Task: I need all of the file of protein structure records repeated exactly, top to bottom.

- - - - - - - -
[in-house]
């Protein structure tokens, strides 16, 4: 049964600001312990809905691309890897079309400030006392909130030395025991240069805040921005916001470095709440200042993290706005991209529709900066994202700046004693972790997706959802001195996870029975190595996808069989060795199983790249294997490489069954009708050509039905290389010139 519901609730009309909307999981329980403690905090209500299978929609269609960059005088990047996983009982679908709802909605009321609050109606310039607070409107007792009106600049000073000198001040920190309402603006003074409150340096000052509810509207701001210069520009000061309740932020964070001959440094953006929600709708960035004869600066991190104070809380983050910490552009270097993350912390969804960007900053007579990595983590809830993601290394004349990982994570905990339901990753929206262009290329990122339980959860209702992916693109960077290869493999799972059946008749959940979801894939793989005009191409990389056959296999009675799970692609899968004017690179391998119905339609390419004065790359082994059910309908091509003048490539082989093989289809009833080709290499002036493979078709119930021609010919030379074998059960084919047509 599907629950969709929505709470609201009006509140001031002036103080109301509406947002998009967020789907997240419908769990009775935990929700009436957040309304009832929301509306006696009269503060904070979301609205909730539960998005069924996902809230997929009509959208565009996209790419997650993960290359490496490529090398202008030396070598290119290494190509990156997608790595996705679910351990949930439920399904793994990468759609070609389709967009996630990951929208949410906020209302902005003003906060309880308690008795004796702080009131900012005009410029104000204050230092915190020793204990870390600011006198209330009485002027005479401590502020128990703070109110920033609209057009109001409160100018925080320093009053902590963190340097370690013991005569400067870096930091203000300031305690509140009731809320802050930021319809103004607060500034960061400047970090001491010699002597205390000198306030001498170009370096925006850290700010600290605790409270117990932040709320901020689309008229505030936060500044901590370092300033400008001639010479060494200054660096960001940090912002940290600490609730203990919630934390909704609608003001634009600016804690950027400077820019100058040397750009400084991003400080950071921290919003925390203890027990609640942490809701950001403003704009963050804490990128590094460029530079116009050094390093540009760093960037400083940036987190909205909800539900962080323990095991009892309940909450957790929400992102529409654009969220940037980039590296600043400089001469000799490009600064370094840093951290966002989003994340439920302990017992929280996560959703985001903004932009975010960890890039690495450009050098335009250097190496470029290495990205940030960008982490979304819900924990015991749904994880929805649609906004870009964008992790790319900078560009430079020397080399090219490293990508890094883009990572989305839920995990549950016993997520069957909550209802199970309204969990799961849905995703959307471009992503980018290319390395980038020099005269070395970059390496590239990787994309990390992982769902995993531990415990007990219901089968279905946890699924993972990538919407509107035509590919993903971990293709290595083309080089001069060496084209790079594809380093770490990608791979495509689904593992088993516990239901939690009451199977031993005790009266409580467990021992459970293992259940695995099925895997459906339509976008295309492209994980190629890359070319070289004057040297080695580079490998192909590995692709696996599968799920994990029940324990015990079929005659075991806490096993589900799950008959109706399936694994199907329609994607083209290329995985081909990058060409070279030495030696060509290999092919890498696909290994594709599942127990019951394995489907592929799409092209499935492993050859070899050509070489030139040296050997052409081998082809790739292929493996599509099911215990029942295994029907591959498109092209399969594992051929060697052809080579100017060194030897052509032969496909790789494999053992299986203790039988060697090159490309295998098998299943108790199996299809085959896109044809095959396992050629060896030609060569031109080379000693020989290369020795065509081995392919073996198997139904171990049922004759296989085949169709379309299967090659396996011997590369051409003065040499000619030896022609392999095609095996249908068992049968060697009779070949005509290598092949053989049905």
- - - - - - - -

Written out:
[in-house]
């Protein structure tokens, strides 16, 4: 049964600001312990809905691309890897079309400030006392909130030395025991240069805040921005916001470095709440200042993290706005991209529709900066994202700046004693972790997706959802001195996870029975190595996808069989060795199983790249294997490489069954009708050509039905290389010139 519901609730009309909307999981329980403690905090209500299978929609269609960059005088990047996983009982679908709802909605009321609050109606310039607070409107007792009106600049000073000198001040920190309402603006003074409150340096000052509810509207701001210069520009000061309740932020964070001959440094953006929600709708960035004869600066991190104070809380983050910490552009270097993350912390969804960007900053007579990595983590809830993601290394004349990982994570905990339901990753929206262009290329990122339980959860209702992916693109960077290869493999799972059946008749959940979801894939793989005009191409990389056959296999009675799970692609899968004017690179391998119905339609390419004065790359082994059910309908091509003048490539082989093989289809009833080709290499002036493979078709119930021609010919030379074998059960084919047509 599907629950969709929505709470609201009006509140001031002036103080109301509406947002998009967020789907997240419908769990009775935990929700009436957040309304009832929301509306006696009269503060904070979301609205909730539960998005069924996902809230997929009509959208565009996209790419997650993960290359490496490529090398202008030396070598290119290494190509990156997608790595996705679910351990949930439920399904793994990468759609070609389709967009996630990951929208949410906020209302902005003003906060309880308690008795004796702080009131900012005009410029104000204050230092915190020793204990870390600011006198209330009485002027005479401590502020128990703070109110920033609209057009109001409160100018925080320093009053902590963190340097370690013991005569400067870096930091203000300031305690509140009731809320802050930021319809103004607060500034960061400047970090001491010699002597205390000198306030001498170009370096925006850290700010600290605790409270117990932040709320901020689309008229505030936060500044901590370092300033400008001639010479060494200054660096960001940090912002940290600490609730203990919630934390909704609608003001634009600016804690950027400077820019100058040397750009400084991003400080950071921290919003925390203890027990609640942490809701950001403003704009963050804490990128590094460029530079116009050094390093540009760093960037400083940036987190909205909800539900962080323990095991009892309940909450957790929400992102529409654009969220940037980039590296600043400089001469000799490009600064370094840093951290966002989003994340439920302990017992929280996560959703985001903004932009975010960890890039690495450009050098335009250097190496470029290495990205940030960008982490979304819900924990015991749904994880929805649609906004870009964008992790790319900078560009430079020397080399090219490293990508890094883009990572989305839920995990549950016993997520069957909550209802199970309204969990799961849905995703959307471009992503980018290319390395980038020099005269070395970059390496590239990787994309990390992982769902995993531990415990007990219901089968279905946890699924993972990538919407509107035509590919993903971990293709290595083309080089001069060496084209790079594809380093770490990608791979495509689904593992088993516990239901939690009451199977031993005790009266409580467990021992459970293992259940695995099925895997459906339509976008295309492209994980190629890359070319070289004057040297080695580079490998192909590995692709696996599968799920994990029940324990015990079929005659075991806490096993589900799950008959109706399936694994199907329609994607083209290329995985081909990058060409070279030495030696060509290999092919890498696909290994594709599942127990019951394995489907592929799409092209499935492993050859070899050509070489030139040296050997052409081998082809790739292929493996599509099911215990029942295994029907591959498109092209399969594992051929060697052809080579100017060194030897052509032969496909790789494999053992299986203790039988060697090159490309295998098998299943108790199996299809085959896109044809095959396992050629060896030609060569031109080379000693020989290369020795065509081995392919073996198997139904171990049922004759296989085949169709379309299967090659396996011997590369051409003065040499000619030896022609392999095609095996249908068992049968060697009779070949005509290598092949053989049905």